“I cannot imagine why you would not take full advantage of all that I have,” he says to her, but then he tips up the glass as well.
For a moment, Saber believes he will mirror her actions in every way, but one deep swallow is all it takes for him to pull the glass from his lips. He looks at the remaining liquid with a narrowed, hard expression not so much of disgust but of offense. It softens only a little, lightening with a bemused expression, when he looks at her.
“There is nothing redeeming about this wine at all,” he informs her. He glances back at it and tilts his head, as if a different vantage point might reveal something in its color. “Unless it would serve as fuel to kindle a fire,” he says, gaze moving past it and down toward the wooden surface before them.
Saber is not at all alarmed but reaches out and takes the bottle into her hand. She turns it a little, examining its poor yellow label with deep red printing. Her thumb seeks out a fault in the way the paper is glued to the surface of the glass bottle.
“There is water in it,” she says. She waits only a little longer, then fills her glass nearly to the top yet again.
“And not enough,” Gilgamesh replies on the tip a small, tasted swallow that seems to be taken only to illustrate his meaning.
“Do not waste drink,” Saber says firmly, choosing her words to remind him of something before. She turns a little in her seat and nudges him with the side of her leg and knee.
Looking to see if her challenge has had any effect, she notices the incremental straightening of his posture until he looks almost unnaturally so. He swirls the glass, making the liquid slosh around and around – further from his nose this time.
“Only if I am to choose the next wine,” he bargains. He begins to smile into whatever he sees in the glass, finally directing the expression at her with some unabashed joy at the thought of what he has suggested.
Saber turns her gaze forward and down toward her own glass. Both hands lift from their resting place atop the black skirt and white section of apron to find another resting place along the edge of the bar.
“Very well,” she says, shoulders lifting and falling in a mild shrug that forms part of her answer.
After another particularly deep and slow breath, she refills his glass.
When they have finished the first bottle to its last drop, she glances over at Gilgamesh.
“You still wish to choose?”
“Choosing that which is best for my people is my solemn duty from birth, Saber,” he says. She cannot tell if he is making fun, but without another word she reaches for the card she set aside. She pulls it across before herself then tries to give it to him, its surface touching against his hand so he could take it. He clears his throat and seems to have other ideas with a sudden and abrupt beckoning motion with the very same hand. “Winemaker!” he calls.
The barkeep answers this address, though Saber knows it is a false title. She glances down at the card, wondering if he had already decided upon this when he had looked at the card the first time.
“Bring me the finest wine you have!” he orders. He sets more golden coins along the table a moment later, as if to offer trade.
Saber reaches out and covers them with her hand, reaching beneath his forearm to do it.
The barkeep does not seem to notice, instead happy to fill an order at such a price.
Saber has no way of knowing whether the King of Heroes' offer is adequate, unacceptable, or more than enough.
“He is not the winemaker,” she corrects him – something about which she is certain.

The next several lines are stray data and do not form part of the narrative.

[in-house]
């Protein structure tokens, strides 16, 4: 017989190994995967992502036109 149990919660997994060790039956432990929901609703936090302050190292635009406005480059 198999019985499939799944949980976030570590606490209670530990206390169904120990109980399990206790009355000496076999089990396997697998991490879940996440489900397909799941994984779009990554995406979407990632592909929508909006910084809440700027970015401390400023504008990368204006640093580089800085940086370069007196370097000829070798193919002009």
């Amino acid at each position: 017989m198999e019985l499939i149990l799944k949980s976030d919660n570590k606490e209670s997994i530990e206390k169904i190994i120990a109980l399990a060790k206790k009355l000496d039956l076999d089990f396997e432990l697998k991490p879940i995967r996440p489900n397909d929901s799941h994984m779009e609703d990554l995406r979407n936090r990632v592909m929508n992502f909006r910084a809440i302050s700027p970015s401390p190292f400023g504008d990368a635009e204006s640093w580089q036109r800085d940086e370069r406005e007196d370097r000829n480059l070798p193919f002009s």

She watches while his gaze follows the barkeep attend to his business, selecting the correct bottle to give to bring to them. She is surprised when his eyes do not find their way back to hers. Instead, his arms begin to fold across his chest.
“Of course he isn't. The people of this era are without purpose, without craft or artistry,” he says, his voice low and a bit like a growl.
Abruptly, Saber gathers all the golden coins together into one small pile on the bar's surface just between them, only momentarily obscured from the view of the barkeep.
“Sir,” she says, “we will take our wine along with us for our journey.”
In the same breath, she forces her hand into the crook of Gilgamesh's elbow and starts to tug it free. Rather than going any faster, her words seem to slow the barkeep down. He still comes to them without stopping, and the moment he is in reach Saber takes the bottle from him and pulls Gilgamesh along – bringing with them what is his with the gold left behind.
The gold coins seem to have not been accepted as adequate payment when the door opens quickly behind them and the barkeep's voice cries out.
Saber looks down at the neck of the bottle in her hand, but before she can decide what to do, her arm is demanded of her as she had demanded his. Gilgamesh pulls her along, and she has no choice but to run, her grip instinctively tightening around the bottle. She is relieved to find that Gilgamesh seems to have had no desire to stay behind and harm the man. When they slow down around a corner on an emptier, quieter stretch of road, she cannot help but ask.
“You ran away from him?”
“There was no shame in running away from that. It was not a challenge, and certainly wouldn't have been a fight.”
As he speaks, Gilgamesh is approaching her, leading her with a light pressure into her arm and getting closer. She starts to tense before he instead keeps hold of her arm and slides just past her, stepping to the edge of the sidewalk. She hears a familiar metallic sound give way, and as he turns her around she sees he has opened a vehicle's door. The back door that leads to one long, soft bench-like seat.
He pulls her inside after him, his leg crooked and foot against some part of the seat as he is faced toward her. She comes in after him with little persuasion, partly to avoid bumping her somewhat light head.
“What are you doing?” she asks him, after she is inside the car. The bottle of wine is still in her left hand. The door falls softly shut behind her.